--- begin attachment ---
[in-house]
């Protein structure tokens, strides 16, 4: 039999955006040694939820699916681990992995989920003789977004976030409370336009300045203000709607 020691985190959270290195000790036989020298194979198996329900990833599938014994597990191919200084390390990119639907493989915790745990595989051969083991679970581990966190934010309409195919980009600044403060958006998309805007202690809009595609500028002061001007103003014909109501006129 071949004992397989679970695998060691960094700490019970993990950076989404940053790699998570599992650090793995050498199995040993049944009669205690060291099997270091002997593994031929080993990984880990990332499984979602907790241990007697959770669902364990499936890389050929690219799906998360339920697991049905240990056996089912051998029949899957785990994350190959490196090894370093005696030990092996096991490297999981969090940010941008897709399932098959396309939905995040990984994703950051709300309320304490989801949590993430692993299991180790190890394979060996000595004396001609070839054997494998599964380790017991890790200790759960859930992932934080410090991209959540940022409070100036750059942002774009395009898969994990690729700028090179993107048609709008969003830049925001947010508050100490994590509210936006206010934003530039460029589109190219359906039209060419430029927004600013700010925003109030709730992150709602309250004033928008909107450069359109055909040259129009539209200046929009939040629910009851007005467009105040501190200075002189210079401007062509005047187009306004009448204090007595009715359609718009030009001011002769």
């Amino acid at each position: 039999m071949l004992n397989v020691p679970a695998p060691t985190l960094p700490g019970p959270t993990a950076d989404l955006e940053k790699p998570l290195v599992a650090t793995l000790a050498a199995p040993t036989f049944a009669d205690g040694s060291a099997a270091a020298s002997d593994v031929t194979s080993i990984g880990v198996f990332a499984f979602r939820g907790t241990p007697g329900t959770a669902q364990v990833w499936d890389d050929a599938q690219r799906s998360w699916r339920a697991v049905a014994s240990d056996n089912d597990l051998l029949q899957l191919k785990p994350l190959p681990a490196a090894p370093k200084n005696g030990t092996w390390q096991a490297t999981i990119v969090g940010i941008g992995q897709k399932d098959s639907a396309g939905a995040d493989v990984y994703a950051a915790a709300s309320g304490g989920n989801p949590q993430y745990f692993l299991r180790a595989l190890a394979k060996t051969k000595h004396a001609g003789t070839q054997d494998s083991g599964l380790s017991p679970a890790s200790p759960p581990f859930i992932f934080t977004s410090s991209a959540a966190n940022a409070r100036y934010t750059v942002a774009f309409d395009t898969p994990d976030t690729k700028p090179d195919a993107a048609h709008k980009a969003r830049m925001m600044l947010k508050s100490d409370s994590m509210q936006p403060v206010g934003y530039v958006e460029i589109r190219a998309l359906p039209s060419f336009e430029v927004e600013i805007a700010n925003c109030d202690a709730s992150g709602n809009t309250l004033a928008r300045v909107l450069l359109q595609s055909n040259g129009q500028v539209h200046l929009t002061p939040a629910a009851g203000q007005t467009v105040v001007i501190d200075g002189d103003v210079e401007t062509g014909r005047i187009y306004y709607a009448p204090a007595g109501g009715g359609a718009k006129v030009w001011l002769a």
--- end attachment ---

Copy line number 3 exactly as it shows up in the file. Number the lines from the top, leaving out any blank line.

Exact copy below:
């Amino acid at each position: 039999m071949l004992n397989v020691p679970a695998p060691t985190l960094p700490g019970p959270t993990a950076d989404l955006e940053k790699p998570l290195v599992a650090t793995l000790a050498a199995p040993t036989f049944a009669d205690g040694s060291a099997a270091a020298s002997d593994v031929t194979s080993i990984g880990v198996f990332a499984f979602r939820g907790t241990p007697g329900t959770a669902q364990v990833w499936d890389d050929a599938q690219r799906s998360w699916r339920a697991v049905a014994s240990d056996n089912d597990l051998l029949q899957l191919k785990p994350l190959p681990a490196a090894p370093k200084n005696g030990t092996w390390q096991a490297t999981i990119v969090g940010i941008g992995q897709k399932d098959s639907a396309g939905a995040d493989v990984y994703a950051a915790a709300s309320g304490g989920n989801p949590q993430y745990f692993l299991r180790a595989l190890a394979k060996t051969k000595h004396a001609g003789t070839q054997d494998s083991g599964l380790s017991p679970a890790s200790p759960p581990f859930i992932f934080t977004s410090s991209a959540a966190n940022a409070r100036y934010t750059v942002a774009f309409d395009t898969p994990d976030t690729k700028p090179d195919a993107a048609h709008k980009a969003r830049m925001m600044l947010k508050s100490d409370s994590m509210q936006p403060v206010g934003y530039v958006e460029i589109r190219a998309l359906p039209s060419f336009e430029v927004e600013i805007a700010n925003c109030d202690a709730s992150g709602n809009t309250l004033a928008r300045v909107l450069l359109q595609s055909n040259g129009q500028v539209h200046l929009t002061p939040a629910a009851g203000q007005t467009v105040v001007i501190d200075g002189d103003v210079e401007t062509g014909r005047i187009y306004y709607a009448p204090a007595g109501g009715g359609a718009k006129v030009w001011l002769a």